Wednesday, March 22, 2006

Good Leadership is Motivational

Good leadership should move people. One doesn't lead for the sake of doing so. We lead people to better people, to bring change, to engage what has fallen victim to inertia. Leaders are by definition those who motivate others to action.

This seems obvious, and it suppose it's not the most subtle of insights regarding leadership, but it's amazing how so many who occupy leadership positions possess such little ability to move and motivate other people. Think of sports. Many coaches can stand on the sidelines and yell at people. Many can draw up a play or make a recommendation. But not many can motivate. Not many can take a bad player and make him want to better his game. Not many can take a disinterested but talented player and get him to use his ability. In fact, I think that this is the surest test of coaching ability. Forget how well the talented and pre-motivated players play under the coach. Look at the guys who under a coach were underperforming, failing to produce, and discouraged. Watch them and see what they do. You can tell the good coaches from the bad not by how well the superstars play--they're going to get 30 points or a touchdown no matter what. You can tell the good coaches (or bosses, office managers, pastors, etc) by how well the bench plays. Do guys come in the game and play tentatively? Do they look over their shoulder when they make a mistake? Do they pass up open opportunities to score? Players who have not been properly appreciated and motivated will fail in each of these areas. Bad or average coaches look at a bad or average player and see weakness. Good coaches see potential.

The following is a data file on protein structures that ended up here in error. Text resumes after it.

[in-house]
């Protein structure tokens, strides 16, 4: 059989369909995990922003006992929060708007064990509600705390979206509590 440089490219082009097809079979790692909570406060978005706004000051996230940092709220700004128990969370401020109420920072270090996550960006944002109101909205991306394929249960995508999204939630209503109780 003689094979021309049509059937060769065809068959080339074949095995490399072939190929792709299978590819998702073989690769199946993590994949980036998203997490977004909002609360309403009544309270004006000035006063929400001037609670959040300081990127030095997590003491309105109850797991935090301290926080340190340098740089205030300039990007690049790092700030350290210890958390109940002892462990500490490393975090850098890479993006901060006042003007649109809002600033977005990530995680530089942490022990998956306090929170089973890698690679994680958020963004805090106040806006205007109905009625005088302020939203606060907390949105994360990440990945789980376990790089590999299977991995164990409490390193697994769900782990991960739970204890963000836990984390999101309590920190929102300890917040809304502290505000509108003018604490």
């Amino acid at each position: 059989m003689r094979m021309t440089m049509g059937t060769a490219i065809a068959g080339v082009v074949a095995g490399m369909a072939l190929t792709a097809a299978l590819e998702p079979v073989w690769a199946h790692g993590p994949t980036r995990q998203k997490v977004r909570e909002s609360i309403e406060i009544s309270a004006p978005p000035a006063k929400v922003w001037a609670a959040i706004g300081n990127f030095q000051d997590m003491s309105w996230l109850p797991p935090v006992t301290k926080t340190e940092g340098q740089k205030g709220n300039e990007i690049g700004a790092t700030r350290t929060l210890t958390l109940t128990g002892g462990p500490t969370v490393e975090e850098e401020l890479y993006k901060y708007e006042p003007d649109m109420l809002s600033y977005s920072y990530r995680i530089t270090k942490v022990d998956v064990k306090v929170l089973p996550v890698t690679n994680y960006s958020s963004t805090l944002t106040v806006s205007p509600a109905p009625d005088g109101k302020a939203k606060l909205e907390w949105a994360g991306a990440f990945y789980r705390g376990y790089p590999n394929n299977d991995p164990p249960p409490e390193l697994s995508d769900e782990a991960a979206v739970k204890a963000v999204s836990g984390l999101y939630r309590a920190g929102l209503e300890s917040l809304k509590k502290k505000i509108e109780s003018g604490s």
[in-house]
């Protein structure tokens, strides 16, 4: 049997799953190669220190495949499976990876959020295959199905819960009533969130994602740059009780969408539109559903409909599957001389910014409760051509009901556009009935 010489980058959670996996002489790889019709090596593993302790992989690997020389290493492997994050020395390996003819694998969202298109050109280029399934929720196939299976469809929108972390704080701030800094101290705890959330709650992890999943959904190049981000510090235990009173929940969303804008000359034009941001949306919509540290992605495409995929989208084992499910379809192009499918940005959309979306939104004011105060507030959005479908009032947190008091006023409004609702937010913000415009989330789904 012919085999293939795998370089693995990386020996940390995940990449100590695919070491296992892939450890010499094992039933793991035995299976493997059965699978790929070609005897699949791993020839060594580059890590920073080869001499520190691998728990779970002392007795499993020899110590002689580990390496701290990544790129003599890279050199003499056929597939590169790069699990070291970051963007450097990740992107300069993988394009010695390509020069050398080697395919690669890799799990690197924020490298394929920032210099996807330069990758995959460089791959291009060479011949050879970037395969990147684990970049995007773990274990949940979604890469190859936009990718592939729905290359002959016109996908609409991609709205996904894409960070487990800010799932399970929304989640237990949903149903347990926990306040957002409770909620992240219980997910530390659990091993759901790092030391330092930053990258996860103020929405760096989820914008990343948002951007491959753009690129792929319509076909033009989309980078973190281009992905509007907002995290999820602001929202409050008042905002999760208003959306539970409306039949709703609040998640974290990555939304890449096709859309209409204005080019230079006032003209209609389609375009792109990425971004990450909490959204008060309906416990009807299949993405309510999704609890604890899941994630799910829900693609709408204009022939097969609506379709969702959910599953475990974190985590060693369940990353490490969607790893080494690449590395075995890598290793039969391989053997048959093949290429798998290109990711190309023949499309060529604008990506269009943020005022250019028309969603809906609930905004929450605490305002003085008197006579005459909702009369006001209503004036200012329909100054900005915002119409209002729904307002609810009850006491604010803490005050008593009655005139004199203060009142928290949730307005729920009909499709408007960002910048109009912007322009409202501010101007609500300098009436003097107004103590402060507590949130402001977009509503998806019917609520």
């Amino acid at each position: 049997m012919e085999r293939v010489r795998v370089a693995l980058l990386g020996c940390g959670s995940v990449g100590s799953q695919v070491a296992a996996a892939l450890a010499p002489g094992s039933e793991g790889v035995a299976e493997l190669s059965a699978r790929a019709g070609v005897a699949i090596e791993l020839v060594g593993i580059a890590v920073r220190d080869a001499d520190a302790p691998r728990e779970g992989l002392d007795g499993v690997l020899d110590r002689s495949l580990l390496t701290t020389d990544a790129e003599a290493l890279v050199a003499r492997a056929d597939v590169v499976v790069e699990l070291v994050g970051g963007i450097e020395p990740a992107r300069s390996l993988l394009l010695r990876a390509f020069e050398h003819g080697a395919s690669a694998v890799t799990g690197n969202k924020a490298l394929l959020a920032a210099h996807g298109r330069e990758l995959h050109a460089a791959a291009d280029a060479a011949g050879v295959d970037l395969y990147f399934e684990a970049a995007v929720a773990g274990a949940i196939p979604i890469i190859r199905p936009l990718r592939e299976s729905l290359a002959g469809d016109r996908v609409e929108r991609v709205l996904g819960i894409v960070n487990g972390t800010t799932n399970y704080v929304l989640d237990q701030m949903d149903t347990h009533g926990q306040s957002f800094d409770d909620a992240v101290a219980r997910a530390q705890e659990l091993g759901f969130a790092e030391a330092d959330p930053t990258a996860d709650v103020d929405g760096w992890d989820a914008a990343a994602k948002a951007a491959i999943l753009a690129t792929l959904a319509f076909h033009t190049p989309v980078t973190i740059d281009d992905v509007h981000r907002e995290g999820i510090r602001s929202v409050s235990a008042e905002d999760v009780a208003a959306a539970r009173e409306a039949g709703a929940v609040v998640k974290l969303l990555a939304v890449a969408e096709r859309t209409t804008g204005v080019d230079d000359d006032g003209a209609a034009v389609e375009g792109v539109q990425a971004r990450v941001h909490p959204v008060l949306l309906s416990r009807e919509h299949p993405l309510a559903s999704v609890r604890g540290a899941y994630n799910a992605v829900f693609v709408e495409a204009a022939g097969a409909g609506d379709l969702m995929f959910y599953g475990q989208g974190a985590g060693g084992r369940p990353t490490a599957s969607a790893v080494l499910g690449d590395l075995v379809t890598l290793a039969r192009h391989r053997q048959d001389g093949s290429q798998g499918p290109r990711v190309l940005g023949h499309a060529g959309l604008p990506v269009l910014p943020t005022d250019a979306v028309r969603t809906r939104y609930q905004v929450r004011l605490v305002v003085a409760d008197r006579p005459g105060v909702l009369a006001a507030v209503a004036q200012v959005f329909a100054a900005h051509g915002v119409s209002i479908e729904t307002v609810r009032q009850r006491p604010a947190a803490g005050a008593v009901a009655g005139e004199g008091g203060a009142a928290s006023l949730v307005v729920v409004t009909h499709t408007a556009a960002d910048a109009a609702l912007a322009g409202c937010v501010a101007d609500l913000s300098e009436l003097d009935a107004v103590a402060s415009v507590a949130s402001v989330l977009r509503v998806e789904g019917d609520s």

Phil Jackson of the L.A. Lakers is a great example of a coach who gets a ton out of players 1-12. Mike D'Antoni of the Phoenix Suns also coaxes production out of players other coaches bury on the bench. These coaches lead teams that are fun to watch, both from an entertainment and character standpoint. When people are rightly appreciated and encouraged, creation is in its rightful order. God is honored. Not in a salvific sense, but in a general sense. It is a beautiful thing to see players of all abilities honored and used. Same with the office. Same with the church. Same with the family. Christian men must be those who, like the Savior, lead men to be their best. With a combination of encouragement, correction, and instruction, we should lead our families, our churches, and our coworkers to be their best. The way to this end? A life and a ministry of speech that motivates. Be a motivating person to those around you. See what men could be, and help them to that end. Such is the way of the leader, and such is the way of the cross.


Anonymous Anonymous said...

This post was an encouragement to me. Thanks for the times you've motivated me to be my best!

1:01 PM  

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